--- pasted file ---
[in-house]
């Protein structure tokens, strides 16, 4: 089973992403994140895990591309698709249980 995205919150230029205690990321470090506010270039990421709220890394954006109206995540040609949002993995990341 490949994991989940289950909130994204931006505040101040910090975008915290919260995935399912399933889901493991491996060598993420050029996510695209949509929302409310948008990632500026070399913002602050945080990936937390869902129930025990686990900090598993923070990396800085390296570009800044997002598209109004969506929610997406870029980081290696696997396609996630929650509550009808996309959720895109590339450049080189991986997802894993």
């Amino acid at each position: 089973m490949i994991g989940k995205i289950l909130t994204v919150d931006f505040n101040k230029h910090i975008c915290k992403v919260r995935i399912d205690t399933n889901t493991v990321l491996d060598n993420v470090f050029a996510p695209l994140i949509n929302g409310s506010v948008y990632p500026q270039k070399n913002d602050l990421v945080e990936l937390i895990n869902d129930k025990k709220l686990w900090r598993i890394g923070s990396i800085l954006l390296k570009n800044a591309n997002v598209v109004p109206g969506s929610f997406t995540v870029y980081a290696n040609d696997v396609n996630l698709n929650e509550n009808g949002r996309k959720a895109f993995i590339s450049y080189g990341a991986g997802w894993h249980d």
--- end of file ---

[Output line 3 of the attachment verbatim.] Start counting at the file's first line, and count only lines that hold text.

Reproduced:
């Amino acid at each position: 089973m490949i994991g989940k995205i289950l909130t994204v919150d931006f505040n101040k230029h910090i975008c915290k992403v919260r995935i399912d205690t399933n889901t493991v990321l491996d060598n993420v470090f050029a996510p695209l994140i949509n929302g409310s506010v948008y990632p500026q270039k070399n913002d602050l990421v945080e990936l937390i895990n869902d129930k025990k709220l686990w900090r598993i890394g923070s990396i800085l954006l390296k570009n800044a591309n997002v598209v109004p109206g969506s929610f997406t995540v870029y980081a290696n040609d696997v396609n996630l698709n929650e509550n009808g949002r996309k959720a895109f993995i590339s450049y080189g990341a991986g997802w894993h249980d």